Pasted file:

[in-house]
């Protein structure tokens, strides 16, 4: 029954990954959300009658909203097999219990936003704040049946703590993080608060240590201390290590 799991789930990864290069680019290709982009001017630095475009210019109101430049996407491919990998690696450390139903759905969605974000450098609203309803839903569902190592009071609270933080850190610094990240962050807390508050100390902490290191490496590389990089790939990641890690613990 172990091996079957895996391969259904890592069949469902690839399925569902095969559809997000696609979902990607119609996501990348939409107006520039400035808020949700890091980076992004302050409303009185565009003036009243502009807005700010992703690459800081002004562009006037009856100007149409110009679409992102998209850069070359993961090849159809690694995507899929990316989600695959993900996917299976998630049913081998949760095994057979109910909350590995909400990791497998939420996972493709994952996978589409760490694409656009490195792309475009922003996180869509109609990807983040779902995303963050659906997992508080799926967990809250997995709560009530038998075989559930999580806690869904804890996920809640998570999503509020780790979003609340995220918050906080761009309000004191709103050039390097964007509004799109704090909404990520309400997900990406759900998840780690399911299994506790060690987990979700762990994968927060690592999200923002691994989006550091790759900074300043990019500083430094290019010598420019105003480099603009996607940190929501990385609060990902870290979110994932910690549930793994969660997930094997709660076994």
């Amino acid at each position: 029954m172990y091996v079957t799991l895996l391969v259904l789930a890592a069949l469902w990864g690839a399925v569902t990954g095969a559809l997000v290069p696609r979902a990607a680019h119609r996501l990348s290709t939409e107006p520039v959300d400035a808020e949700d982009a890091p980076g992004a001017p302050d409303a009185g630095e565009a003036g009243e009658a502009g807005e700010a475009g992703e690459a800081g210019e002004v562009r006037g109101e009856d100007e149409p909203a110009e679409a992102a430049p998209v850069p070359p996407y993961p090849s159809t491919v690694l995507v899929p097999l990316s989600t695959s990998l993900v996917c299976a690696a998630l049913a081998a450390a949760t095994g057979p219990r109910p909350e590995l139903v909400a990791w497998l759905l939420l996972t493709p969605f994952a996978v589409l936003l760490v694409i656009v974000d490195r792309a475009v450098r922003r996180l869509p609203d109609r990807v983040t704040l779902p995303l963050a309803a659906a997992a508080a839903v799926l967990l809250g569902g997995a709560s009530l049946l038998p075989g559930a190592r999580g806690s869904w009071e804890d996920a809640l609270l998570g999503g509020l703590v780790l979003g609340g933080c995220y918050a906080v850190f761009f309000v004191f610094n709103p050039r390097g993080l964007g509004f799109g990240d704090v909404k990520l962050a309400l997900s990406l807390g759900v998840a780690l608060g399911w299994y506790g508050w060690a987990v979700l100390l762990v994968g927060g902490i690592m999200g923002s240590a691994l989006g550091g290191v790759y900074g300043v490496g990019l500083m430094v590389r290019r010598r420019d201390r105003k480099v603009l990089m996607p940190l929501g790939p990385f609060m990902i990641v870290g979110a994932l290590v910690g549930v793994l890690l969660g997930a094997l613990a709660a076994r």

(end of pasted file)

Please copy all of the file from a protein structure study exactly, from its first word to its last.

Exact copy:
[in-house]
């Protein structure tokens, strides 16, 4: 029954990954959300009658909203097999219990936003704040049946703590993080608060240590201390290590 799991789930990864290069680019290709982009001017630095475009210019109101430049996407491919990998690696450390139903759905969605974000450098609203309803839903569902190592009071609270933080850190610094990240962050807390508050100390902490290191490496590389990089790939990641890690613990 172990091996079957895996391969259904890592069949469902690839399925569902095969559809997000696609979902990607119609996501990348939409107006520039400035808020949700890091980076992004302050409303009185565009003036009243502009807005700010992703690459800081002004562009006037009856100007149409110009679409992102998209850069070359993961090849159809690694995507899929990316989600695959993900996917299976998630049913081998949760095994057979109910909350590995909400990791497998939420996972493709994952996978589409760490694409656009490195792309475009922003996180869509109609990807983040779902995303963050659906997992508080799926967990809250997995709560009530038998075989559930999580806690869904804890996920809640998570999503509020780790979003609340995220918050906080761009309000004191709103050039390097964007509004799109704090909404990520309400997900990406759900998840780690399911299994506790060690987990979700762990994968927060690592999200923002691994989006550091790759900074300043990019500083430094290019010598420019105003480099603009996607940190929501990385609060990902870290979110994932910690549930793994969660997930094997709660076994």
């Amino acid at each position: 029954m172990y091996v079957t799991l895996l391969v259904l789930a890592a069949l469902w990864g690839a399925v569902t990954g095969a559809l997000v290069p696609r979902a990607a680019h119609r996501l990348s290709t939409e107006p520039v959300d400035a808020e949700d982009a890091p980076g992004a001017p302050d409303a009185g630095e565009a003036g009243e009658a502009g807005e700010a475009g992703e690459a800081g210019e002004v562009r006037g109101e009856d100007e149409p909203a110009e679409a992102a430049p998209v850069p070359p996407y993961p090849s159809t491919v690694l995507v899929p097999l990316s989600t695959s990998l993900v996917c299976a690696a998630l049913a081998a450390a949760t095994g057979p219990r109910p909350e590995l139903v909400a990791w497998l759905l939420l996972t493709p969605f994952a996978v589409l936003l760490v694409i656009v974000d490195r792309a475009v450098r922003r996180l869509p609203d109609r990807v983040t704040l779902p995303l963050a309803a659906a997992a508080a839903v799926l967990l809250g569902g997995a709560s009530l049946l038998p075989g559930a190592r999580g806690s869904w009071e804890d996920a809640l609270l998570g999503g509020l703590v780790l979003g609340g933080c995220y918050a906080v850190f761009f309000v004191f610094n709103p050039r390097g993080l964007g509004f799109g990240d704090v909404k990520l962050a309400l997900s990406l807390g759900v998840a780690l608060g399911w299994y506790g508050w060690a987990v979700l100390l762990v994968g927060g902490i690592m999200g923002s240590a691994l989006g550091g290191v790759y900074g300043v490496g990019l500083m430094v590389r290019r010598r420019d201390r105003k480099v603009l990089m996607p940190l929501g790939p990385f609060m990902i990641v870290g979110a994932l290590v910690g549930v793994l890690l969660g997930a094997l613990a709660a076994r």